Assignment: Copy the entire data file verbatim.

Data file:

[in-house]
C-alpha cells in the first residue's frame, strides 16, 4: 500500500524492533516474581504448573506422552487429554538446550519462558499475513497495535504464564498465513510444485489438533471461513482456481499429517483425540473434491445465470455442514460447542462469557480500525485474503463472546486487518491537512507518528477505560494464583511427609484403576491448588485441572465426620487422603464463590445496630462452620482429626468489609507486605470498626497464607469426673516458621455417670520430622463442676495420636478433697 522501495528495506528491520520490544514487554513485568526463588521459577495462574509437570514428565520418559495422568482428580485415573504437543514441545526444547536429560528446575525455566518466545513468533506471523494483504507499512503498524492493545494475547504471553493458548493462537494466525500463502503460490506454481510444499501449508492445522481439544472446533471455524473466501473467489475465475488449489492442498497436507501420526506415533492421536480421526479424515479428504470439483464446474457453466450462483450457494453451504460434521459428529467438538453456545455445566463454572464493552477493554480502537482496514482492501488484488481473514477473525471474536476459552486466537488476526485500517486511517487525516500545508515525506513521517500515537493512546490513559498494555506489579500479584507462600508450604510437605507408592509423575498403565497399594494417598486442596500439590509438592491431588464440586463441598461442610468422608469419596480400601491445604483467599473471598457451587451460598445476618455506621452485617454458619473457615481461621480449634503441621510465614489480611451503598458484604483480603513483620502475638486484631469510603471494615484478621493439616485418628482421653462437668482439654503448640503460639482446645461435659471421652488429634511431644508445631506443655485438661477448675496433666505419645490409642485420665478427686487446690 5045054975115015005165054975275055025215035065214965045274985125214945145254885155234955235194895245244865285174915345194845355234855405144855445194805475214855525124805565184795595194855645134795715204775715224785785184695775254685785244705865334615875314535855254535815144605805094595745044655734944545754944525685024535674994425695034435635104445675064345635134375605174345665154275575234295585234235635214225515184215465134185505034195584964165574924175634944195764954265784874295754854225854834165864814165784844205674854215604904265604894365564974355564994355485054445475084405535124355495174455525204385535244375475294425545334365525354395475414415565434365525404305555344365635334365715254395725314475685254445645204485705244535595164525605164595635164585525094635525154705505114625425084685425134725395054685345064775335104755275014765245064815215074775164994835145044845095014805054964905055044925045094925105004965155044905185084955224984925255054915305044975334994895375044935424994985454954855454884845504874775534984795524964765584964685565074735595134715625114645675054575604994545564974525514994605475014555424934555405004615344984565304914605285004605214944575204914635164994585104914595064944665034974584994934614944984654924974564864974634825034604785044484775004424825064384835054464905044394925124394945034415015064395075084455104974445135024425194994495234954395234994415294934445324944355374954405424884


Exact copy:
[in-house]
C-alpha cells in the first residue's frame, strides 16, 4: 500500500524492533516474581504448573506422552487429554538446550519462558499475513497495535504464564498465513510444485489438533471461513482456481499429517483425540473434491445465470455442514460447542462469557480500525485474503463472546486487518491537512507518528477505560494464583511427609484403576491448588485441572465426620487422603464463590445496630462452620482429626468489609507486605470498626497464607469426673516458621455417670520430622463442676495420636478433697 522501495528495506528491520520490544514487554513485568526463588521459577495462574509437570514428565520418559495422568482428580485415573504437543514441545526444547536429560528446575525455566518466545513468533506471523494483504507499512503498524492493545494475547504471553493458548493462537494466525500463502503460490506454481510444499501449508492445522481439544472446533471455524473466501473467489475465475488449489492442498497436507501420526506415533492421536480421526479424515479428504470439483464446474457453466450462483450457494453451504460434521459428529467438538453456545455445566463454572464493552477493554480502537482496514482492501488484488481473514477473525471474536476459552486466537488476526485500517486511517487525516500545508515525506513521517500515537493512546490513559498494555506489579500479584507462600508450604510437605507408592509423575498403565497399594494417598486442596500439590509438592491431588464440586463441598461442610468422608469419596480400601491445604483467599473471598457451587451460598445476618455506621452485617454458619473457615481461621480449634503441621510465614489480611451503598458484604483480603513483620502475638486484631469510603471494615484478621493439616485418628482421653462437668482439654503448640503460639482446645461435659471421652488429634511431644508445631506443655485438661477448675496433666505419645490409642485420665478427686487446690 5045054975115015005165054975275055025215035065214965045274985125214945145254885155234955235194895245244865285174915345194845355234855405144855445194805475214855525124805565184795595194855645134795715204775715224785785184695775254685785244705865334615875314535855254535815144605805094595745044655734944545754944525685024535674994425695034435635104445675064345635134375605174345665154275575234295585234235635214225515184215465134185505034195584964165574924175634944195764954265784874295754854225854834165864814165784844205674854215604904265604894365564974355564994355485054445475084405535124355495174455525204385535244375475294425545334365525354395475414415565434365525404305555344365635334365715254395725314475685254445645204485705244535595164525605164595635164585525094635525154705505114625425084685425134725395054685345064775335104755275014765245064815215074775164994835145044845095014805054964905055044925045094925105004965155044905185084955224984925255054915305044975334994895375044935424994985454954855454884845504874775534984795524964765584964685565074735595134715625114645675054575604994545564974525514994605475014555424934555405004615344984565304914605285004605214944575204914635164994585104914595064944665034974584994934614944984654924974564864974634825034604785044484775004424825064384835054464905044394925124394945034415015064395075084455104974445135024425194994495234954395234994415294934445324944355374954405424884